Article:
ISLAMABAD -- Tribal elders in the Federally Administered Tribal Areas (FATA) and Khyber Pakhtunkhwa (KP) are enjoying safety they have not known in more than a decade.
A non-stop progression of military counter-insurgency offensives has broken up a long effort by militants to decapitate tribal society by assassinating tribal elders, observers say.
"Army operations revived peace in the tribal agencies," Lt. Gen. (ret.) Javed Ashraf Qazi, a senator and former intelligence official, told Pakistan Forward.
Prior to the restoration of peace, from 2005 through 2016, militants and gunmen killed 149 tribal elders, mostly in FATA and KP, according to the South Asia Terrorism Portal.
Not a single tribal elder in FATA or KP died in terrorist attacks or targeted killings since 2015. In 2016, two tribal elders from Balochistan were killed.
Security efforts paying off
The Taliban began targeting tribal elders in 2005 after the elders voiced their support for the government, army and intelligence agencies, explained Brig. (ret.) Mehmood Shah, former FATA security secretary.
"At the end of 2004, the tribal elders signed agreements with the political administration, [allowing] for the arrest of Taliban members in tribal areas," he told Pakistan Forward.
The agreements aimed to discourage the Taliban's presence and power in the region, which previously the tribal community tolerated, he said. "That enraged the militants and they started killing elders."
Shah credits military operations -- beginning with Operation Rah-e-Nijat launched in South Waziristan in 2009 -- for breaking the militants' might and ability to carry out frequent terrorist attacks.
"In June 2014, the military launched Operation Zarb-e-Azb in North Waziristan and ultimately eliminated the networks, strength and bomb-making units of the Taliban, which improved security situation in FATA, KP and other parts of the country," he said.
The fall of militant might
Years of relentless work by security forces have made the tribal areas and KP safer for elders, observers say.
On-going military operations -- such as Zarb-e-Azb and Radd-ul-Fasaad (beginning in February 2017) -- have been successful in eliminating the threat of terrorism, killing and arresting thousands of terrorist elements belonging to Tehreek-e-Taliban Pakistan (TTP), Jamatul Ahrar, al-Qaeda and their allied militant groups.
However, tribal society that existed before the onset of terrorism no longer exists, said Qazi, pointing to the damage wrought by years of violence and the effect of recent political reforms.
Even though the army has defeated the TTP and restored peace in tribal areas, paving the way for the return of tribal elders, he said, elders lack the undisputed clout they enjoyed before terrorism began to surge in 2001.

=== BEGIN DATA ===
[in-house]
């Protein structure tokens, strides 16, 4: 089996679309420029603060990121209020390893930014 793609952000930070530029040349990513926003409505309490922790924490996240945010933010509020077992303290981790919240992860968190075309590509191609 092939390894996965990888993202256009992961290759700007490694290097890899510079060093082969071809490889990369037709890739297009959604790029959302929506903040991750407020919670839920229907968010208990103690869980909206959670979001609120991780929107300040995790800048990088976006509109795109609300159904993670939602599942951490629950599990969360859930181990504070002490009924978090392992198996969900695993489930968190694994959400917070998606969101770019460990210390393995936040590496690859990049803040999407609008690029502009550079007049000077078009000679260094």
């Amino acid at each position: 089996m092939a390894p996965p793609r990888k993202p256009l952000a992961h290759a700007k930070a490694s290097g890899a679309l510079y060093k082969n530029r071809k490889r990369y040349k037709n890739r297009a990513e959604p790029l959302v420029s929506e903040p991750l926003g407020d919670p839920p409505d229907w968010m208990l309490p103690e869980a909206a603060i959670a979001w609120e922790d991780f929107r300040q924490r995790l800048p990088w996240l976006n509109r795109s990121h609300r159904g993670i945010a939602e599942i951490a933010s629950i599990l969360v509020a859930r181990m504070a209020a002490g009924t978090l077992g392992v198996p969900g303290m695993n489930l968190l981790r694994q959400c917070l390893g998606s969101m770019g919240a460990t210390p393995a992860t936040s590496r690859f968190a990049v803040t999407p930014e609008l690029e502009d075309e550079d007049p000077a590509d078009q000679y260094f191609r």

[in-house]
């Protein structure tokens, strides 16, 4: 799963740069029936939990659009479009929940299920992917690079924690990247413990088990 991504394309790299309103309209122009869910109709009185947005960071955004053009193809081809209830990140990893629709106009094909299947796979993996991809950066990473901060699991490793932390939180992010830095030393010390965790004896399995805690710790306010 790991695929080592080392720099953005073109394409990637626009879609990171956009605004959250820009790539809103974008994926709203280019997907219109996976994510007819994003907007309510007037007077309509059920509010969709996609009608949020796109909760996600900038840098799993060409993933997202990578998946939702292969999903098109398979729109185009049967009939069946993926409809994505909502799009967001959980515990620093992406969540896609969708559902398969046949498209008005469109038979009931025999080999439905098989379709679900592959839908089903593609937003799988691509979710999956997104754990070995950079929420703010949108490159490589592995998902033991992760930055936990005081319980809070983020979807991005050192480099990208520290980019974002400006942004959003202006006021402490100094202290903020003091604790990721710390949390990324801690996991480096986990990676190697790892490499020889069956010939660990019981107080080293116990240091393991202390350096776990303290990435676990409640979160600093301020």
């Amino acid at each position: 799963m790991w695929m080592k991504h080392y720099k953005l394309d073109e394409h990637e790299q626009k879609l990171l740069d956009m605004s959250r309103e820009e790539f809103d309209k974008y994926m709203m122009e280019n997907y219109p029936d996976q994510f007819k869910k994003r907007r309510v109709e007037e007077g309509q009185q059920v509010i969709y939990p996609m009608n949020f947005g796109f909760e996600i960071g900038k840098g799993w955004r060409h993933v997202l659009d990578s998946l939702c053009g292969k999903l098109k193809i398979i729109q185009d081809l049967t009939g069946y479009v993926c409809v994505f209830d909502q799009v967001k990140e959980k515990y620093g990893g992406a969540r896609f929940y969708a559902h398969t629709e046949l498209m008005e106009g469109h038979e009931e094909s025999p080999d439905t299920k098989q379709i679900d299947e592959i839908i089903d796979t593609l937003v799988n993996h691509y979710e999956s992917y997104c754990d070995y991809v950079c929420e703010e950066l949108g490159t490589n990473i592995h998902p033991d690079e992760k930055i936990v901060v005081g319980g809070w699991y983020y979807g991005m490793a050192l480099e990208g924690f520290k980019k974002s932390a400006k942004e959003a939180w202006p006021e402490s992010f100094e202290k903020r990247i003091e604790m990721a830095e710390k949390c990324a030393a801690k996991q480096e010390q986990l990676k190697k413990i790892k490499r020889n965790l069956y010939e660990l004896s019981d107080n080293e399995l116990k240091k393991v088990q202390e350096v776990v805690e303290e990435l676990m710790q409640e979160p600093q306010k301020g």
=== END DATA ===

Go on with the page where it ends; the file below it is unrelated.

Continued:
That said, the TTP has become a shadow of its former self, operating on a small scale in remote pockets of Khyber and Orakzai agencies, he said.
"They are no longer capable of launching attacks," Qazi said. "Now the TTP men are operating in groups of two to four individuals, mostly comprising suicide bombers who try to slip through security and do an odd blast."
With the TTP and other militant groups effectively eliminated from the tribal areas, the army and civilian entities are busy rebuilding schools, hospitals and infrastructure, he said.
Nonetheless, reforms to improve life in FATA must include bringing FATA into the mainstream political fold, merging it with neighbouring KP, Qazi said.
Already, the Pakistani government has accepted some major demands of FATA residents, such as replacing the colonial-era political agents (appointed by the president) and Levies Force with a commissioner-and-police system, as seen elsewhere in Pakistan, he said.
Struggle is not over
Security is indisputably improved in FATA and KP, but much work remains, said Akram Zaki, chairman of the Islamabad-based think tank Pakistan Institute for Conflict and Security Studies (PICSS).
"Military operations, especially Operation Zarb-e-Azb, have destroyed militants' strong networks in FATA, KP and other areas, improving security for people, including tribal elders," he told Pakistan Forward.
Nonetheless, militants who were not killed or arrested have relocated to Afghanistan or to areas along the Pakistan-Afghanistan border, he said.
"Militants are not chickens and ducks who can easily be culled in military operations and they have shifted to different areas," he said.
Operation Radd-ul-Fasaad is meant to consolidate the gains of Operation Zarb-e-Azb and to crush militants who fled the earlier offensive, he said, adding that the government and military are determined to eradicate terrorism.